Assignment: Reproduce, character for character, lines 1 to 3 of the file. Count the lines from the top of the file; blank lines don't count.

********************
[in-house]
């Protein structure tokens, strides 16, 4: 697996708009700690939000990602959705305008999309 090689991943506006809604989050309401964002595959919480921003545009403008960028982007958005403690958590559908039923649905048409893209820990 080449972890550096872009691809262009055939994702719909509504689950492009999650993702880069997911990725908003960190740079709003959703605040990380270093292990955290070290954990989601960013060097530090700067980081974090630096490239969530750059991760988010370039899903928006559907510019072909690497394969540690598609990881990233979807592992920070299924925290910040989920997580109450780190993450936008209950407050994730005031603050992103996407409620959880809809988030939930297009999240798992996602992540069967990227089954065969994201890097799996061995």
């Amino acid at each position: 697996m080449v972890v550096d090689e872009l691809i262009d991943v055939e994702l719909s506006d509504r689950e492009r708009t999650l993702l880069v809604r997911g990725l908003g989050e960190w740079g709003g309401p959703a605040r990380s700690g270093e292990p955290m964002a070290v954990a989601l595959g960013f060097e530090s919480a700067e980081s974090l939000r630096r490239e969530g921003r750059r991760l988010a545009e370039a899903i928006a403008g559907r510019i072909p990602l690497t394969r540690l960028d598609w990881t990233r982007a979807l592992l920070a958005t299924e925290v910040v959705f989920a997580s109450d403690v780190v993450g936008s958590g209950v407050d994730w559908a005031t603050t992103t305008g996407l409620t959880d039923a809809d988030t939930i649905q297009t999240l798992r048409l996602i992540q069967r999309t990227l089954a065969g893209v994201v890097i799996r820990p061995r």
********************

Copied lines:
[in-house]
């Protein structure tokens, strides 16, 4: 697996708009700690939000990602959705305008999309 090689991943506006809604989050309401964002595959919480921003545009403008960028982007958005403690958590559908039923649905048409893209820990 080449972890550096872009691809262009055939994702719909509504689950492009999650993702880069997911990725908003960190740079709003959703605040990380270093292990955290070290954990989601960013060097530090700067980081974090630096490239969530750059991760988010370039899903928006559907510019072909690497394969540690598609990881990233979807592992920070299924925290910040989920997580109450780190993450936008209950407050994730005031603050992103996407409620959880809809988030939930297009999240798992996602992540069967990227089954065969994201890097799996061995």
């Amino acid at each position: 697996m080449v972890v550096d090689e872009l691809i262009d991943v055939e994702l719909s506006d509504r689950e492009r708009t999650l993702l880069v809604r997911g990725l908003g989050e960190w740079g709003g309401p959703a605040r990380s700690g270093e292990p955290m964002a070290v954990a989601l595959g960013f060097e530090s919480a700067e980081s974090l939000r630096r490239e969530g921003r750059r991760l988010a545009e370039a899903i928006a403008g559907r510019i072909p990602l690497t394969r540690l960028d598609w990881t990233r982007a979807l592992l920070a958005t299924e925290v910040v959705f989920a997580s109450d403690v780190v993450g936008s958590g209950v407050d994730w559908a005031t603050t992103t305008g996407l409620t959880d039923a809809d988030t939930i649905q297009t999240l798992r048409l996602i992540q069967r999309t990227l089954a065969g893209v994201v890097i799996r820990p061995r």